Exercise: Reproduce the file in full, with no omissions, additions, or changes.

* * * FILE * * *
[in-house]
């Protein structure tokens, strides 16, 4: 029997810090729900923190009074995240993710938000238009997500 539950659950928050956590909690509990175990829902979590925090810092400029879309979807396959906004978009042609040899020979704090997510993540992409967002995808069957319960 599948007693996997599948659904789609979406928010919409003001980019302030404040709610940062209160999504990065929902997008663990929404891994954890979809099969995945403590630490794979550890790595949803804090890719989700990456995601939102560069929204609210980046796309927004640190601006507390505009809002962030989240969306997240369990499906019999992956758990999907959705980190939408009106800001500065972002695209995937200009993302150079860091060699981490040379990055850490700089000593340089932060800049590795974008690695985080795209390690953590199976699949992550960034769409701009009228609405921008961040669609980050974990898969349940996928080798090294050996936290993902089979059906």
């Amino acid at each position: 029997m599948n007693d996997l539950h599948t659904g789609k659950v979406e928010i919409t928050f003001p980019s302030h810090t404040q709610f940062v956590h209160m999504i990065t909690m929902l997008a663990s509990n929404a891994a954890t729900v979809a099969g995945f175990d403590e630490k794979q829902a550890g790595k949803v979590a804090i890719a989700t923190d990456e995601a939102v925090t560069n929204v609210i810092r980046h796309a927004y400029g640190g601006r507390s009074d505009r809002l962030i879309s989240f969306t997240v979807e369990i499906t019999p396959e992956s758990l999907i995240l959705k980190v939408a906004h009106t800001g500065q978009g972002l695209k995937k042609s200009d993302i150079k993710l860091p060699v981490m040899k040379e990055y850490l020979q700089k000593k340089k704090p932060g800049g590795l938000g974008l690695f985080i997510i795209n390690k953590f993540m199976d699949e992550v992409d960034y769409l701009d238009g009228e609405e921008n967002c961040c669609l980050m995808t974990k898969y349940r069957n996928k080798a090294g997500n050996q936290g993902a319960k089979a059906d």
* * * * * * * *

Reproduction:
[in-house]
């Protein structure tokens, strides 16, 4: 029997810090729900923190009074995240993710938000238009997500 539950659950928050956590909690509990175990829902979590925090810092400029879309979807396959906004978009042609040899020979704090997510993540992409967002995808069957319960 599948007693996997599948659904789609979406928010919409003001980019302030404040709610940062209160999504990065929902997008663990929404891994954890979809099969995945403590630490794979550890790595949803804090890719989700990456995601939102560069929204609210980046796309927004640190601006507390505009809002962030989240969306997240369990499906019999992956758990999907959705980190939408009106800001500065972002695209995937200009993302150079860091060699981490040379990055850490700089000593340089932060800049590795974008690695985080795209390690953590199976699949992550960034769409701009009228609405921008961040669609980050974990898969349940996928080798090294050996936290993902089979059906």
């Amino acid at each position: 029997m599948n007693d996997l539950h599948t659904g789609k659950v979406e928010i919409t928050f003001p980019s302030h810090t404040q709610f940062v956590h209160m999504i990065t909690m929902l997008a663990s509990n929404a891994a954890t729900v979809a099969g995945f175990d403590e630490k794979q829902a550890g790595k949803v979590a804090i890719a989700t923190d990456e995601a939102v925090t560069n929204v609210i810092r980046h796309a927004y400029g640190g601006r507390s009074d505009r809002l962030i879309s989240f969306t997240v979807e369990i499906t019999p396959e992956s758990l999907i995240l959705k980190v939408a906004h009106t800001g500065q978009g972002l695209k995937k042609s200009d993302i150079k993710l860091p060699v981490m040899k040379e990055y850490l020979q700089k000593k340089k704090p932060g800049g590795l938000g974008l690695f985080i997510i795209n390690k953590f993540m199976d699949e992550v992409d960034y769409l701009d238009g009228e609405e921008n967002c961040c669609l980050m995808t974990k898969y349940r069957n996928k080798a090294g997500n050996q936290g993902a319960k089979a059906d």